The new, lower case q showcases high-class guests

Bahamas, Tanya Tagaq, Chilly Gonzales, Marc Maron and more usher in a not entirely new brand of CBC's arts and culture show

This morning (April 20), upper case Q was changed to lower, as if to suggest that a new, softer version of the show was launching in CBC’s Glenn Gould studio to a live audience of enthusiastic fans.

The show’s new host, Kenyan-born rapper Shad, is no stranger to taking the mic, and his experience as a Juno Award-winning artist lent itself well to performing in front of a crowd. But the audience was a one-time novelty, and people were there to glimpse the voice that they would be tuning to hear every morning on the arts and culture talk show.

Sparing us from any on-stage banter about how Toronto is feeling, Shad humbly waited out the lengthy applause before expressing his excitement to be taking on his new position. Then, a mere 45 seconds later, it was showtime.

Following the show’s new sleek, plucky theme song, was its composer, Bahamas. The Toronto musician joined Shad for a conversation about writing the theme, becoming a father and, because of his recent win in the Adult Alternative category at the Juno Awards, the abstract categories that the music industry digs out of thesauruses to label artists. Shad was firmly in his comfort zone, and affable conversation about the industry flowed easily – a wise move by the producers.

Next up was a reading from Northwest Territories poet Shane Koyczan, another addition to the lineup that refuted concerns that the new platform would glaze over Canadian talent in favour of reaching a US audience. Shad and Koyczan spoke candidly about the poem’s themes of true beauty, false body ideals and his early aspirations of wrestling. The poet’s responses were tenderly revealing, and at this point Shad was establishing such an assured, charismatic and hospitable style of hosting that it hardly seemed like his first day.

Cellphones flew up like candles in the wind to snap pictures when the pope of the CBC/National host Peter Mansbridge appeared to read a hit-and-miss segment of offbeat news. Learning the ropes was an ongoing theme of the show, with Shad looking to Mansbridge as a mentor and seeking tips from his next guest, podcast host and comedian Marc Maron, on how to construct an interview.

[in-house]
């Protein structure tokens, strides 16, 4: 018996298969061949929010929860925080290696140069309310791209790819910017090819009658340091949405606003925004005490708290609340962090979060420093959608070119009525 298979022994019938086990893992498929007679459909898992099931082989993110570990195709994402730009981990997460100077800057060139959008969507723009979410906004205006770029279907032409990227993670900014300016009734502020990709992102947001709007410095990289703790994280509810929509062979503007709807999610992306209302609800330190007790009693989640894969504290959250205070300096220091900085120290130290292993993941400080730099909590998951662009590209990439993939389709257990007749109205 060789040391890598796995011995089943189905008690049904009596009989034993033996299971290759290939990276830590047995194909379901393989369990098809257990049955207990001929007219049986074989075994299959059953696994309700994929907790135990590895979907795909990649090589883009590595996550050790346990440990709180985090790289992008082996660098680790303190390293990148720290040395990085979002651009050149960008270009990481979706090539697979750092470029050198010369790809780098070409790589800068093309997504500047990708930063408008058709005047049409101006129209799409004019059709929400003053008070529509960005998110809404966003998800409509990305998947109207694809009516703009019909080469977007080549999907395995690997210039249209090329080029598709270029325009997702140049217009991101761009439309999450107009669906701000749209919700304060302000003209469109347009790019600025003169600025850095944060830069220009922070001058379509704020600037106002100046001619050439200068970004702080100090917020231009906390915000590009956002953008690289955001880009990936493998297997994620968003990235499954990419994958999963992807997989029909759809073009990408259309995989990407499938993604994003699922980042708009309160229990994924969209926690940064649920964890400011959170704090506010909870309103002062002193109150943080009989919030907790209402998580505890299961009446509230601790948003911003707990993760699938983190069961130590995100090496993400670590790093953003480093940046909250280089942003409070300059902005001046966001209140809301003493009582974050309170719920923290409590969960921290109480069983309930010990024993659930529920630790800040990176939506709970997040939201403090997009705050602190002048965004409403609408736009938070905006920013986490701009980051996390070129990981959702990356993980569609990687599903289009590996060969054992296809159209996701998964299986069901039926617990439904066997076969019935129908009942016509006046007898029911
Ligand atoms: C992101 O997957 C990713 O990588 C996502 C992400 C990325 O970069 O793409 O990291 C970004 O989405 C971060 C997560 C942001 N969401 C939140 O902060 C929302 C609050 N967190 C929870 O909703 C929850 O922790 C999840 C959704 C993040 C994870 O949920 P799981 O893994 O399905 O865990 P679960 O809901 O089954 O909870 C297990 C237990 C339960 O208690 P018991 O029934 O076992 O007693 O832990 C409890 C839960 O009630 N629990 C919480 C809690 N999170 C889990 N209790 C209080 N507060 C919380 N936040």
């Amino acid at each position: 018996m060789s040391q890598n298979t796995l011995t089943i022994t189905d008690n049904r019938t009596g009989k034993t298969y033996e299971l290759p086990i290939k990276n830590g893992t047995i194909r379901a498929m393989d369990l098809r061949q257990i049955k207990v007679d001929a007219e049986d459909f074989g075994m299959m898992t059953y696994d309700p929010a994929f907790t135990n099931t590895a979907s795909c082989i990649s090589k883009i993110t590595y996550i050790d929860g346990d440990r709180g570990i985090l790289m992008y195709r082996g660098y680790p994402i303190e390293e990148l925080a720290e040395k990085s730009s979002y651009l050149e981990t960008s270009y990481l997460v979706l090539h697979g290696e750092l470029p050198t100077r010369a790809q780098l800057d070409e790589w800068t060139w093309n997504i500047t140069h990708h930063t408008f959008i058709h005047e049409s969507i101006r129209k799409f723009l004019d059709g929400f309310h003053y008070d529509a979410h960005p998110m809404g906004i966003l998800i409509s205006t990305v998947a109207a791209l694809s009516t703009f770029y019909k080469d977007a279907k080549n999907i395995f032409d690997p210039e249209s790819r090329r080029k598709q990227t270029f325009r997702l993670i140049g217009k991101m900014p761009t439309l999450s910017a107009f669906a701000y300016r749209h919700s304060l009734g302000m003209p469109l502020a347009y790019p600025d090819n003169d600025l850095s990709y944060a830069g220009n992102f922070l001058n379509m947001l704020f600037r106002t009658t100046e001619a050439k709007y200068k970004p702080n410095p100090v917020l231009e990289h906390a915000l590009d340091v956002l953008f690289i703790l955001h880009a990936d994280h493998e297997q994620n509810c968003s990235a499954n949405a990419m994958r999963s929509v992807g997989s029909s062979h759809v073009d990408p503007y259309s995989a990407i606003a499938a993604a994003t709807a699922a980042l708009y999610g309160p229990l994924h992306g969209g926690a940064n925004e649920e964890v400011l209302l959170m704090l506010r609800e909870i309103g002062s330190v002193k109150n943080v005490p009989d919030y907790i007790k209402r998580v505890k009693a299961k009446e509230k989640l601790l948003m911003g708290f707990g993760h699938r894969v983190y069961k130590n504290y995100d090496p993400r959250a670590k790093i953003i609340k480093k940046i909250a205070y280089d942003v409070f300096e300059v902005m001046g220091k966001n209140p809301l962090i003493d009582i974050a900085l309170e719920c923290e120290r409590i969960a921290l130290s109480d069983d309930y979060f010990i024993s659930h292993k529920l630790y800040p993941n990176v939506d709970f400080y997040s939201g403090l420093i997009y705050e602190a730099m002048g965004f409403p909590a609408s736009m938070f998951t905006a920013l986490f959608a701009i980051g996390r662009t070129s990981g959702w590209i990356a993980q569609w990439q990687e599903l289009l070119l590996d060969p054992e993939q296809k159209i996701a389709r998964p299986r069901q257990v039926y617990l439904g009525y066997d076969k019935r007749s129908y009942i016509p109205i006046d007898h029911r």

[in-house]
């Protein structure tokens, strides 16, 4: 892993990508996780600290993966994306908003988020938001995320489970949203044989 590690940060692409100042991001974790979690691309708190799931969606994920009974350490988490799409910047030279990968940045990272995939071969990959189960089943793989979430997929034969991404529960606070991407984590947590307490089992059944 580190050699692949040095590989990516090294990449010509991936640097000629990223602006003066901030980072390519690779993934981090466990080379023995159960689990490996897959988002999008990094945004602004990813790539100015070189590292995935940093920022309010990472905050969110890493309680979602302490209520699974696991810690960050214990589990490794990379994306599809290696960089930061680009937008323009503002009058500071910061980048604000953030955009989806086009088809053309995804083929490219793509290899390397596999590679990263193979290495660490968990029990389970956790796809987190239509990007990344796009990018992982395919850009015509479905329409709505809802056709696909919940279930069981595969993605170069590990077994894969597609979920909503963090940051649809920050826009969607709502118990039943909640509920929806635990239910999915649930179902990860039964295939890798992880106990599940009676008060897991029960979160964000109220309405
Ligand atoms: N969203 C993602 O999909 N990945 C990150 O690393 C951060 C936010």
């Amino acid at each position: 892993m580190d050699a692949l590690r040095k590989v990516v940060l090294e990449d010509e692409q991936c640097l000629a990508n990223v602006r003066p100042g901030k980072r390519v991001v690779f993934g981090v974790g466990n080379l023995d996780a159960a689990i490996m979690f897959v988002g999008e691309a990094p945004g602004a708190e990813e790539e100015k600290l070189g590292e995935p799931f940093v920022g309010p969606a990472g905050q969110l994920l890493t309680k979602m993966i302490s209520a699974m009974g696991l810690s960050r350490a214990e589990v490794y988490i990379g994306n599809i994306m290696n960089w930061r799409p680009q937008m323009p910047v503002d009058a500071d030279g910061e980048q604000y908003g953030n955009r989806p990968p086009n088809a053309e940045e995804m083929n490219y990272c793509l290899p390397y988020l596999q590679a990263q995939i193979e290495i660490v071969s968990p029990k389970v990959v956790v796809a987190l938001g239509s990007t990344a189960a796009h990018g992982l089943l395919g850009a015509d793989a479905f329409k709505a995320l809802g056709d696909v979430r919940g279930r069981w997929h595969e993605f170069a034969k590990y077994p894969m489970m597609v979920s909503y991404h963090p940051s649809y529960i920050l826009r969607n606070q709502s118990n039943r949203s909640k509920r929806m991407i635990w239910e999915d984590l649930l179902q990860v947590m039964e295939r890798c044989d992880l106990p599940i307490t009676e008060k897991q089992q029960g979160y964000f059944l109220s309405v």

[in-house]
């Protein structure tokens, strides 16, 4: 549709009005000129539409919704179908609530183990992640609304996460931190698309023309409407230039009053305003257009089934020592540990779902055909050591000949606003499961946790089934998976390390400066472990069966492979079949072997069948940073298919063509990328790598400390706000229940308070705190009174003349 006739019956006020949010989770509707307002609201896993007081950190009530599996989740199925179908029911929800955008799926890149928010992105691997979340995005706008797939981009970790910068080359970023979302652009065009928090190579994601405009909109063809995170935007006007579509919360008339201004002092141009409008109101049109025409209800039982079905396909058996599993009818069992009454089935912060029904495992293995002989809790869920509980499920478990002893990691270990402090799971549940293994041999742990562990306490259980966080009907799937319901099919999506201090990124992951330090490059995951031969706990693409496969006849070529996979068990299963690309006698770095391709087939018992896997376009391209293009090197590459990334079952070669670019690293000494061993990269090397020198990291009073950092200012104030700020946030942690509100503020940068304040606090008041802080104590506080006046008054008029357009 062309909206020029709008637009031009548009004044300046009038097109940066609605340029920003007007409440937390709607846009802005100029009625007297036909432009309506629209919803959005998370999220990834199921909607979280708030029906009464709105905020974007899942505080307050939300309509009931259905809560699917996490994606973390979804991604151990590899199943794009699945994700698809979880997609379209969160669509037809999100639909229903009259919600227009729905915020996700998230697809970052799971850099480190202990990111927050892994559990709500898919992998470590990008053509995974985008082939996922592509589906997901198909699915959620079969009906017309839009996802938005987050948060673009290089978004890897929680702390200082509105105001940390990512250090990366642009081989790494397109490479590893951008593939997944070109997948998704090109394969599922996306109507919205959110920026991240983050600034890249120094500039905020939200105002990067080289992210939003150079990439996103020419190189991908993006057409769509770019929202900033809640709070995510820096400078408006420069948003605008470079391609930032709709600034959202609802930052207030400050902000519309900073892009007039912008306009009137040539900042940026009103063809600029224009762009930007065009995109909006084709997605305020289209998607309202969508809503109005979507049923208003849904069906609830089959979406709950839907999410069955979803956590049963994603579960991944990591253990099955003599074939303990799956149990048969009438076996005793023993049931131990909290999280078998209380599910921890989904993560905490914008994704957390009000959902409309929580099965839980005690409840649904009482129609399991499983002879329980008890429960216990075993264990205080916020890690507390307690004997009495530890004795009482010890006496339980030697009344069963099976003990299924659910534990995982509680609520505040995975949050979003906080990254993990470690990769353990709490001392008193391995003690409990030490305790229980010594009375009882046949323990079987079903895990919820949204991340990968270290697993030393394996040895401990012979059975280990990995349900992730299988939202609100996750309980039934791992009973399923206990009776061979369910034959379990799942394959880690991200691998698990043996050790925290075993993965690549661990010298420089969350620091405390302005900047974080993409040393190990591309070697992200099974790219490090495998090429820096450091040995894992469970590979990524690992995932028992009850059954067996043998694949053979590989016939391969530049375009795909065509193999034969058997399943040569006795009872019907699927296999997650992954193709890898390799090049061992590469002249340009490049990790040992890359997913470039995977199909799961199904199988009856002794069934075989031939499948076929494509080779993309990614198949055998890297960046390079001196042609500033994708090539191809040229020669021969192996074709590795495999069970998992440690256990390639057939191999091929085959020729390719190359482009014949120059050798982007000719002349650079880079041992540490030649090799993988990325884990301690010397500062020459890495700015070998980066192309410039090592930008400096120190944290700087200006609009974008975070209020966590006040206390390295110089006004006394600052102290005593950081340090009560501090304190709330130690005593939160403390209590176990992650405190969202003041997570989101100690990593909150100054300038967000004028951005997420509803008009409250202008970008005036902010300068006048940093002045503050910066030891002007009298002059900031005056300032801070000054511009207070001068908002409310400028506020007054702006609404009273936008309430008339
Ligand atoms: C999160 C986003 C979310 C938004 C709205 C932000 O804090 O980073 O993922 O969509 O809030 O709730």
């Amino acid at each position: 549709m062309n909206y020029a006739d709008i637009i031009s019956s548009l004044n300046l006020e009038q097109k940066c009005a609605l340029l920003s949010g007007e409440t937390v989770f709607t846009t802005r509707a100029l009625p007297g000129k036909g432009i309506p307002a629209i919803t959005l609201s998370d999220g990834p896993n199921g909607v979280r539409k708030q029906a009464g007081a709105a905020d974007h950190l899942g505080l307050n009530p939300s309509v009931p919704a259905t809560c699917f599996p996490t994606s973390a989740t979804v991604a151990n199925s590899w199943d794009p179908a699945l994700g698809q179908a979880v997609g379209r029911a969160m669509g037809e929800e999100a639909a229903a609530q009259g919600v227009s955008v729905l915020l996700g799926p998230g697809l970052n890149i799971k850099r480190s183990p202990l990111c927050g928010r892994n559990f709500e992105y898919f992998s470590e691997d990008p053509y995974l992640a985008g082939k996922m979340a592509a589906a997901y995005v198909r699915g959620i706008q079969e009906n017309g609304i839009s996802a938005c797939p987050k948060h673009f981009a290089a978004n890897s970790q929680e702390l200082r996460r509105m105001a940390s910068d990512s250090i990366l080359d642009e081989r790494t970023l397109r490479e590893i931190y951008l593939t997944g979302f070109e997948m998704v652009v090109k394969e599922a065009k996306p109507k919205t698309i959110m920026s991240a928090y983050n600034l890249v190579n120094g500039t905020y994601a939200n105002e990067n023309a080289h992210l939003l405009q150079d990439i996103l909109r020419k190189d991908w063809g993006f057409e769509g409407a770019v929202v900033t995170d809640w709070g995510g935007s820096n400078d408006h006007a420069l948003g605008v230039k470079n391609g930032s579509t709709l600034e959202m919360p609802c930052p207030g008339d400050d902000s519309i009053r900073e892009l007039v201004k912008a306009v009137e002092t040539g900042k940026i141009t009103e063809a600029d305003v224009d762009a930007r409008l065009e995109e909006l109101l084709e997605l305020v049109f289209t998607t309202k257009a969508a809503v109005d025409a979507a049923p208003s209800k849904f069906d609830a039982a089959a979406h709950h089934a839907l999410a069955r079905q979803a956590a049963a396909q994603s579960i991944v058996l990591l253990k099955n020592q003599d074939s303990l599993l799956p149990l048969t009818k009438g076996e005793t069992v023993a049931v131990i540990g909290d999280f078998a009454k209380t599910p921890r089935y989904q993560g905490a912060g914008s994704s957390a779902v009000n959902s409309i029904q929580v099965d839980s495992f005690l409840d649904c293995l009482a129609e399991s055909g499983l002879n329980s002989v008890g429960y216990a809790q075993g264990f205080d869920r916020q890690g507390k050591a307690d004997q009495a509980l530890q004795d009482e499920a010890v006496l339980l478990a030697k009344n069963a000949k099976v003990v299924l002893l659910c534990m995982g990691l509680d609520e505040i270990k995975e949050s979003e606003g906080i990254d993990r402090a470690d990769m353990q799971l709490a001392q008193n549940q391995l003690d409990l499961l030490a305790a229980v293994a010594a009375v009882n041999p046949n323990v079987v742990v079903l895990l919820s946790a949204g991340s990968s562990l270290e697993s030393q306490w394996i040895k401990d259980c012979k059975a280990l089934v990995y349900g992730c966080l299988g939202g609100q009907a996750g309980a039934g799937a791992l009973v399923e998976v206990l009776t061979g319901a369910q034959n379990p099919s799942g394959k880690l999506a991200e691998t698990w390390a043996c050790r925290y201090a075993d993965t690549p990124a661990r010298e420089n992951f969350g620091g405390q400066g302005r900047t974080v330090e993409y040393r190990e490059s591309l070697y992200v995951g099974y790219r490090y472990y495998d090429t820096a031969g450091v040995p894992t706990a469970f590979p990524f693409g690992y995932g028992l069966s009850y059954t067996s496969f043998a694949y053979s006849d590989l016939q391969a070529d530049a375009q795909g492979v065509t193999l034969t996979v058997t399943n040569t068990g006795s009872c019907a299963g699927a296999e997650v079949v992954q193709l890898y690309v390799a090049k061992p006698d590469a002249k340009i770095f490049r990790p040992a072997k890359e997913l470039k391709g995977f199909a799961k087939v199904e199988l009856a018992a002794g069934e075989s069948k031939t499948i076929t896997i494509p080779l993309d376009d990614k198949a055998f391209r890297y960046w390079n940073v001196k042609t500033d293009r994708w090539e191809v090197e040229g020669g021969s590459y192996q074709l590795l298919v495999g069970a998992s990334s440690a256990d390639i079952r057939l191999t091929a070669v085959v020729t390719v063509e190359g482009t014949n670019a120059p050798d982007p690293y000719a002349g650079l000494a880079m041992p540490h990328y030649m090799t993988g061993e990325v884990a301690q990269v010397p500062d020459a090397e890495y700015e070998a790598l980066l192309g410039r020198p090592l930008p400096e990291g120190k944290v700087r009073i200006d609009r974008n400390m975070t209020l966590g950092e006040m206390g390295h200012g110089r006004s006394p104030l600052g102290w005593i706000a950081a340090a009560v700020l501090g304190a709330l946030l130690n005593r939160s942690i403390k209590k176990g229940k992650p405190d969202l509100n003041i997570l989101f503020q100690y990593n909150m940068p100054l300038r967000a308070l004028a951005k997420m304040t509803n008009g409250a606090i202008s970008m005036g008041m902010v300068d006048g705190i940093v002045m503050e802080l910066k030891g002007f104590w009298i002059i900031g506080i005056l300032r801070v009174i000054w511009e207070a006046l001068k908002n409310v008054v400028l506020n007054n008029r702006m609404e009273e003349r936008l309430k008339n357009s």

Maron has the boisterous and borderline obnoxious personality of someone who always cuts in line at the bar, and his directness offered Shad his first challenge. It became The Maron Show for the next five minutes as he recounted entertaining tales of his own interview highs and lows (A disinterested Harry Dean Stanton and the now infamously honest one with Robin Williams). But Maron admitted he always wants to hear his own voice and complimented Shad on his attentiveness, a trait that Maron says has taken him years to learn.

After throat singer Tanya Tagaq filled the airwaves with a song filled with intensity, the show rifled through some new and old segments which included: More Than Music, where Fucked Up’s Damian Abraham looks at the context behind his favourite tunes (today it was a 4/20-themed look at Neil Young’s ‘Honey Slides’) a sports panel discussion about the under the radar coverage of the NFL’s convicted murdered Aaron Hernandez and the continuation of comedian Elvira Kurt’s Hall of Shame, which resulted in the most awkward moment of the broadcast when Elvira and Shad aimlessly discussed a cream that makes your hands smell like cat paws.

Canadian composer Chilly Gonzales rounded out the two-hour broadcast with a performance and interview about his self-made persona and the intersections of musical genres. The pianist gregariously gave his stance on the reflectivity of modern rap music (“If people don’t like the rap of today, then people don’t like today”), before playing two songs from his latest output Chambers. | @nowtoronto

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